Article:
Elie Wiesel’s Night, although it is not officially a memoir, does seem like one. The story starts off with Eliezer, who we presume to be the author Elie Wiesel himself, trying to learn about the Jewish guides known as the Talmud. Wiesel tells an intriguing story similar to a memoir or an autobiography of his time surviving the concentration camps of the Nazi era as a Jew. Survival is the most pivotal theme to this novel, as Eliezer and his family face obstacles and challenges along the way to survive the Nazi concentration camps before finally being liberated by the American army. The purpose of this essay is to explore the ways in which Wiesel portrays the survival of the Jews during the Nazi era through the experiences of Eliezer and his family. Primarily, Eliezer learns that he must survive on his own and fight for himself, further contributing to the overall theme of survival in Night.
A Nazi party member tells Eliezer: "Listen to me, boy, Don't forget that you're in a concentration camp, Here, every man has to fight for himself and not think of anyone else. Even of his father. Here, there are no fathers, no brothers, no friends Everyone lives and dies for himself alone. I'll give you some sound advice: don't give your ration of bread and soup to your old fathert There's nothing you can do for him. And you're killing yourself. Instead, you ought to be having his rations.” (105) This came as a shock to Eliezer, who thought that he could help his father out by giving him bread. The inhumanity of the concentration camps demonstrates how survival becomes a key theme in the entire novel, regardless of who you have to kill, stab, or run overt.
The Nazi party member’s observation that there are no friends, brothers, nor fathers could not be more accurate to history and to the fictional realm of the novel. Wiesel ensures that the need and will to survive is a prominent theme in the text from the beginning, calling upon the fact that survival was truly pivotal in the real historical events during this time period. Wiesel sets up the theme of survival by depicting violent, instinctual reactions in a number of tough situations. On the train, Eliezer sees a man be beaten with bread by his own son in an immensely disturbing fashion. The father cries, “Meir, my little Meir! Don’t you recognize me You’re killing your father I have bread for you too for you too” (101). After crying to his son, he falls to a slow, painful death at the hand of his son.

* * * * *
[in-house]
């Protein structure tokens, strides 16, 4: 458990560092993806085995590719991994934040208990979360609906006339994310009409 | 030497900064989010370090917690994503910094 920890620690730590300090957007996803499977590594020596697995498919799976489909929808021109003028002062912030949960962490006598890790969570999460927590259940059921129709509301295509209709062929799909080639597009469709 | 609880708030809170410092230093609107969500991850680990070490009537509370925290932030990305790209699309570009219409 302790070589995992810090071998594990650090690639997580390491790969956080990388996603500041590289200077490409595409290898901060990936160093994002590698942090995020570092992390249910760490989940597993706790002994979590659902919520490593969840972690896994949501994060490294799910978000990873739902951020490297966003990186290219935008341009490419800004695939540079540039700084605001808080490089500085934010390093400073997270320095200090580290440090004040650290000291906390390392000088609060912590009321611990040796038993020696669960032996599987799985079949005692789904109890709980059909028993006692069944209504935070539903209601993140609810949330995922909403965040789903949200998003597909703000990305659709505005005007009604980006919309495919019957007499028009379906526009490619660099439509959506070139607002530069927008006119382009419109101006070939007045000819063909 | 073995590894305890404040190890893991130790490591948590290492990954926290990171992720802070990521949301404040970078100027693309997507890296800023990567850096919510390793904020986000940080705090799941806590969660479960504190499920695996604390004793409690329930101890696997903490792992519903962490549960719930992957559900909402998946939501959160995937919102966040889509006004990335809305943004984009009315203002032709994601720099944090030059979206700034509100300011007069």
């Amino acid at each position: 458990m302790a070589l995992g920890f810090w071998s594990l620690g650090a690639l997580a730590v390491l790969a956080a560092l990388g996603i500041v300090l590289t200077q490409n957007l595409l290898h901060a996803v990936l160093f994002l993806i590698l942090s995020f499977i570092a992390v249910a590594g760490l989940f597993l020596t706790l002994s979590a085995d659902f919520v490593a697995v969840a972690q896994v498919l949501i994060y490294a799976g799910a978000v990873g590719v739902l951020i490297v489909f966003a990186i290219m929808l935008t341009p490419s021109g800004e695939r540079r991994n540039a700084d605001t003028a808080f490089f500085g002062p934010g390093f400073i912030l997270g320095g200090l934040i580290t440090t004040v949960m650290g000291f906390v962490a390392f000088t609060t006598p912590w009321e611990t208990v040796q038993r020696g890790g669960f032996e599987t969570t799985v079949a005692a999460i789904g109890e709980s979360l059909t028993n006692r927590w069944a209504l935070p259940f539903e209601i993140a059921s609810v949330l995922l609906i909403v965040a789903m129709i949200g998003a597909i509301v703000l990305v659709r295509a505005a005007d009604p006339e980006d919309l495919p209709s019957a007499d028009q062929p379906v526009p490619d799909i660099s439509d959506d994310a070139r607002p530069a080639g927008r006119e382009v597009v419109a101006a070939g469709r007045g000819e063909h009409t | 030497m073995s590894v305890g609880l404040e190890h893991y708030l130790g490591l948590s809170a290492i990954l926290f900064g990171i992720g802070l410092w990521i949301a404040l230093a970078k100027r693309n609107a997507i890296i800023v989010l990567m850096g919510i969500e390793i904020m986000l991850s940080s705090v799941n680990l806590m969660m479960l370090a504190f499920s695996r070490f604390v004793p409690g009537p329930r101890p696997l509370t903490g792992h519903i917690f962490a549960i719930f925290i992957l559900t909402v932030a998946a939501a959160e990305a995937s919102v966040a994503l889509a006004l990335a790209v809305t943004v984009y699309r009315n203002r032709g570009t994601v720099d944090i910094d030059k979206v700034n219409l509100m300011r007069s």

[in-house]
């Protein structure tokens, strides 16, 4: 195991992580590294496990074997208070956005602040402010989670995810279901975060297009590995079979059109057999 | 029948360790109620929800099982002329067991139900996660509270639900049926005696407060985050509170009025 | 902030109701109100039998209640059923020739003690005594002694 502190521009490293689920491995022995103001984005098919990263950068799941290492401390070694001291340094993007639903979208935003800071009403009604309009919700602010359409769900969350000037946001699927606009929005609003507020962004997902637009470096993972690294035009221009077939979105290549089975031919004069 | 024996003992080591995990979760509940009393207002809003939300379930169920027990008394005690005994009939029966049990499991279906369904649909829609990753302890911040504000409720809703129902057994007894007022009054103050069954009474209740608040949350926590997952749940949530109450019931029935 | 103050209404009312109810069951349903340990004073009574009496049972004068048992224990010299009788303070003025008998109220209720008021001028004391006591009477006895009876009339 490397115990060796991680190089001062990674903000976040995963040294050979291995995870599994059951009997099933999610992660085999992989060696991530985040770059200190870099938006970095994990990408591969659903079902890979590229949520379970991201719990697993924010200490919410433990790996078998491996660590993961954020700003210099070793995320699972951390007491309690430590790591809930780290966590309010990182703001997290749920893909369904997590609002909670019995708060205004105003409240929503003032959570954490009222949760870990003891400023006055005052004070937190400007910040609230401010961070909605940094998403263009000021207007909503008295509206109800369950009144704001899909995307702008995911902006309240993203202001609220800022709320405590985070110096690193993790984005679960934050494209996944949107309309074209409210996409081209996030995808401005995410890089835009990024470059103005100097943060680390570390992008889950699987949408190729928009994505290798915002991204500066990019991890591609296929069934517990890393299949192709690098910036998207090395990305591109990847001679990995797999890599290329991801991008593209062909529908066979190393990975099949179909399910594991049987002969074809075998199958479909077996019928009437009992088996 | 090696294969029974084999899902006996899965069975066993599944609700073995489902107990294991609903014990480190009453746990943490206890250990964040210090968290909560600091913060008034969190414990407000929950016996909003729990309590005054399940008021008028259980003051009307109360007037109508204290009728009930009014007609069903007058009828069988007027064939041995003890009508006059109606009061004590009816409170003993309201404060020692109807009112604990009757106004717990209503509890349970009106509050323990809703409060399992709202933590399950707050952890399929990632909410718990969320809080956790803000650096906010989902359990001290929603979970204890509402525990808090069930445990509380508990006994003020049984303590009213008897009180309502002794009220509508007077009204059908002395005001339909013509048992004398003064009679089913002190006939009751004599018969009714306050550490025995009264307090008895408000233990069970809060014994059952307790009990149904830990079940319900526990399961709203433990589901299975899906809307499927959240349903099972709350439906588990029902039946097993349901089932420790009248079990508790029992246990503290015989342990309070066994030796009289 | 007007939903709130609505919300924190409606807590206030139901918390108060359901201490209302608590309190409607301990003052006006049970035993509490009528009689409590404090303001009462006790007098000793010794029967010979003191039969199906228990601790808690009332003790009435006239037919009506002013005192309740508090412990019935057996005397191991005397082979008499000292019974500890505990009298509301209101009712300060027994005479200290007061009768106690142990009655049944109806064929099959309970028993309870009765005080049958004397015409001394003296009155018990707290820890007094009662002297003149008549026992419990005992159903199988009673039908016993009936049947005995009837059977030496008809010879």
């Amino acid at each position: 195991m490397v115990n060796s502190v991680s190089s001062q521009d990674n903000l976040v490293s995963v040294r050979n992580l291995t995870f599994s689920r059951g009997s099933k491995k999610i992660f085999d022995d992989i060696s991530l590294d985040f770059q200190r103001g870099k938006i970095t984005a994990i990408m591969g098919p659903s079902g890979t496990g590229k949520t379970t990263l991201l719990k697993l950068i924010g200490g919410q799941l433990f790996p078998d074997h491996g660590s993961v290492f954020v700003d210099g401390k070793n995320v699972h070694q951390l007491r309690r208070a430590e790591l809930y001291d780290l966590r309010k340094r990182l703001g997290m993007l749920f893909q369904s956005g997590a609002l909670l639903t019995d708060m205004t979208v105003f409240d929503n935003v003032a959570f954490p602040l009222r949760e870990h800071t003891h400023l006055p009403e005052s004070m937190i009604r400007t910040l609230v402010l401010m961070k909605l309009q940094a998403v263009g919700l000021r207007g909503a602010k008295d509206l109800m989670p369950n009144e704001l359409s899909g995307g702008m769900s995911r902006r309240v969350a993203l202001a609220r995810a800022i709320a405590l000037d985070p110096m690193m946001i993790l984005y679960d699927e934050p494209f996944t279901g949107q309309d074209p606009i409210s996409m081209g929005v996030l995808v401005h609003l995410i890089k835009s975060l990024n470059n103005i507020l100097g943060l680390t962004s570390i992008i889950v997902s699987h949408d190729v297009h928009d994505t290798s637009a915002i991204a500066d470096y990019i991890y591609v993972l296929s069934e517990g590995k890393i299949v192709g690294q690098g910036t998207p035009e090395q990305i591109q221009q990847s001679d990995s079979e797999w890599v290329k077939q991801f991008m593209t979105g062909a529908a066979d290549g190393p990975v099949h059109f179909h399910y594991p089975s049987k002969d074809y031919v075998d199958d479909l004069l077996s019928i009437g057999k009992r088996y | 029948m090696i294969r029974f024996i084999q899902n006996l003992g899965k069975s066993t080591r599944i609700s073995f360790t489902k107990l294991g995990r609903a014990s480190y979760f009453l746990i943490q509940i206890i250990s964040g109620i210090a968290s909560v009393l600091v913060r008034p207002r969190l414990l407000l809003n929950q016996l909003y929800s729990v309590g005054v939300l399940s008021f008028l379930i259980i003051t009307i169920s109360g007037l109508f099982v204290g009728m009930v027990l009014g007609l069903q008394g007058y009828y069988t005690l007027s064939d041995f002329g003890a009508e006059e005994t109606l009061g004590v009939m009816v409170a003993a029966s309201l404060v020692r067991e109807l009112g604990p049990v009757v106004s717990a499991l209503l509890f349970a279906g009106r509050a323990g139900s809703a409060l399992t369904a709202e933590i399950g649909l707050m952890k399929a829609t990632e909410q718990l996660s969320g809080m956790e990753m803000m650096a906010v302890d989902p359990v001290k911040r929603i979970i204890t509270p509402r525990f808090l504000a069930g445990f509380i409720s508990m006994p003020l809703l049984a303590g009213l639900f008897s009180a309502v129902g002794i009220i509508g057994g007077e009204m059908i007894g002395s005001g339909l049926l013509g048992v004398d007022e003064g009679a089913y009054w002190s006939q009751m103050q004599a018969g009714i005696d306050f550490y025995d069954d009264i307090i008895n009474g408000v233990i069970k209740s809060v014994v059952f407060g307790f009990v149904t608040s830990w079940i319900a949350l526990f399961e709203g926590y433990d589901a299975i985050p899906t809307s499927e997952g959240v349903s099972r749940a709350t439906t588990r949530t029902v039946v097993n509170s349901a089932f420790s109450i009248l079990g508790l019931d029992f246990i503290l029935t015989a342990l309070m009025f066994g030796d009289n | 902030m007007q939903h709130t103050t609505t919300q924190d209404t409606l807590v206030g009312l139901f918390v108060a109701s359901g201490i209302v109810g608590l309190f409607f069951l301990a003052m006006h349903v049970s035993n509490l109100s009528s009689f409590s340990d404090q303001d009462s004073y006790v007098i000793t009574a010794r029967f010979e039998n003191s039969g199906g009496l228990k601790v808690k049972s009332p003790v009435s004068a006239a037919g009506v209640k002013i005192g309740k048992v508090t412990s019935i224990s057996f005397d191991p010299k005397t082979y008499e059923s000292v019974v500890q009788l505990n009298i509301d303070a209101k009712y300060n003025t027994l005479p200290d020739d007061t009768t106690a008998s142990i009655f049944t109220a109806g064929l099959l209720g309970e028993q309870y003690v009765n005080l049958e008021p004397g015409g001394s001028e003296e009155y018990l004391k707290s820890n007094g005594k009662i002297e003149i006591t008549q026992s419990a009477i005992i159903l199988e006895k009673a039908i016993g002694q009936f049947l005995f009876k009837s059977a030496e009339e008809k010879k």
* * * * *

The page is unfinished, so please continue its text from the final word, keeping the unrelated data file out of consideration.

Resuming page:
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The boy commits this heinous act as a result of starvation and his survival instincts. The scene is heartbreaking and disturbing on many levels. Wiesel demonstrates that people would go to any extent in order to survive during the Nazi reign, even if it involves abusing their own families. No one was immune to inhumane treatment, and anyone could be killed for any reason, which is accurately portrayed in the novel. Survival instincts and a ‘survival of the fittest‘ mentality crept into the minds, hearts, and souls of the Jews and Nazis involved in the Holocaust, and Wiesel does an excellent job of depicting this through fictional events.
The theme of survival during the Holocaust is further perpetuated in the novel through scenes expressing the painful emotional toll the ideal took on those involved. After being liberated by the American Army, Eliezer is transferred to a hospital. At the hospital, he decides to look at himself “in the mirror on the opposite wall,” and he is astonished at what he sees. Eliezer sees “a corpse [that is] contemplating [him]," and recalls “the look in his eyes as he gazed at me," a look which “has never left. This scene is highly symbolic insofar as Eliezer’s understanding of the tenures he was subjected to, and the scars he has that will never fade.
He survives the hell of a Nazi concentration camp, and that the look in his own eyes after surviving is so powerful that he could not forget it if he tried, reminiscent of testimonials given post-war by true survivorsi. By including moments depicting the ongoing pain faced by Holocaust survivors, Wiesel effectively impacts readers and draws attention to the severity of the Nazi era. In conclusion, Night by Elie Wiesel is a moving, captivating, and well-written account of the Holocaust. Being the first novel that I have ever read on this topic, I felt enlightened and motivated to learn more about the event upon finishing the book. I also liked it because it was a suspenseful drama, though some scenes were too disturbing for my taste, Lastly, the book kept me awake at night if I read it before I went to sleep: another sign of the suspense, drama and horror of Night.
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